Online Program

A Randomized Trial of Immunization Messaging on Parental Intentions to Immunize Children Against Influenza

Tuesday, November 3, 2015

Sarah Hall, PhD Student, Global Health, School of Human Evolution and Social Change, Arizona State University, Tempe, AZ
Background: Recent outbreaks of vaccine-preventable illnesses and an increase in vaccination exemption rates highlight the importance of designing effective immunization campaigns. This experimental study examines how pro-vaccine flu messages, guided by the Extended Parallel Process Model, affect cognitive processing surrounding the decision to vaccinate children.

Methods: Parents of children six months to five years old in the United States (N = 975) were randomly exposed to one of four high-threat/high-efficacy messages (narrative, statistical, combined, or control). After reading the message, parents completed a follow-up survey assessing perceptions of authority, character, relevance, emotion, attention, manipulation, intention to seek more information, and intention to vaccinate their child.

Results: Multiple linear regression detected several variables that significantly (p < .05) predicted parental intentions. Relevance positively predicted, and manipulation negatively predicted, both intention to seek information and intention to vaccinate. Attention and emotion positively predicted information seeking, while character positively predicted intention to vaccinate. ANOVA and post-hoc Tukey tests detected significant (p < .05) differences between the four message conditions; the statistical message showed lower ratings of emotion and attention, while the narrative message showed lower ratings of authority and character and higher manipulation ratings. No significant difference was found for relevance (p = .06), intention to seek information (p = .14), or intention to vaccinate (p = .89).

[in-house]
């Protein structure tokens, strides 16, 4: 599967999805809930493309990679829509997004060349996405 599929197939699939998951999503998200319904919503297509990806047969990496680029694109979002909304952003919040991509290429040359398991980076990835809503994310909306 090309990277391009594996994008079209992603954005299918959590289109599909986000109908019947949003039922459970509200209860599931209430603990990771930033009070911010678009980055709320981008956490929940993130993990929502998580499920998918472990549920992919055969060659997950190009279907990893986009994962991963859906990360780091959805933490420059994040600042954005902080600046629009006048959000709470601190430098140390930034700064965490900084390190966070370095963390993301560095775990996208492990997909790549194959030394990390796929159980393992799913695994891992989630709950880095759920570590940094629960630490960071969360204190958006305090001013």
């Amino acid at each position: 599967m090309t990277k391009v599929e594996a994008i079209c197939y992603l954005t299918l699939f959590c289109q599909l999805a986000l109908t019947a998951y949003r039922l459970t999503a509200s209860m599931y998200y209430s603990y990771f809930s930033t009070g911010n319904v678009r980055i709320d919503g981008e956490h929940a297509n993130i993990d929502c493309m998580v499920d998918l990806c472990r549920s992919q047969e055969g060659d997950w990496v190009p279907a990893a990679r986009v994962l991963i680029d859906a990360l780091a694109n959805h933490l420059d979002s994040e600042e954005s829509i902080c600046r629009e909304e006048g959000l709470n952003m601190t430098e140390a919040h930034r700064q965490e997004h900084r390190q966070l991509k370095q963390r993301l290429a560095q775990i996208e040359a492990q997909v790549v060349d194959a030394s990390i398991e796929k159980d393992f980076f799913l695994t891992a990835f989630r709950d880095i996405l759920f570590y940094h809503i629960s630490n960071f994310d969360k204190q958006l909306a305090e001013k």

Conclusion: There is evidence that presenting messages containing narratives and statistics together will improve cognitive processing of health messages. The results of this study have important implications for the design of health communication campaigns.

Learning Areas:

Administer health education strategies, interventions and programs
Communication and informatics
Planning of health education strategies, interventions, and programs
Public health administration or related administration
Social and behavioral sciences

Learning Objectives:
Describe the relative impact of narrative, statistic, and combined high-threat/high-efficacy messages on parental intentions to immunize their children against influenza. Identify message components that successfully predict parental intentions to vaccinate their children against influenza.

Keyword(s): Immunizations, Health Promotion and Education

Presenting author's disclosure statement:

Qualified on the content I am responsible for because: My specialty is health communication campaigns, and the EPPM in particular. I have studied the EPPM in context of prescription pill disposal and was awarded Top Student Paper at the Western States Communication Association this year. The content of the abstract is my doctoral dissertation study on the EPPM and the influenza vaccine.
Any relevant financial relationships? No

I agree to comply with the American Public Health Association Conflict of Interest and Commercial Support Guidelines, and to disclose to the participants any off-label or experimental uses of a commercial product or service discussed in my presentation.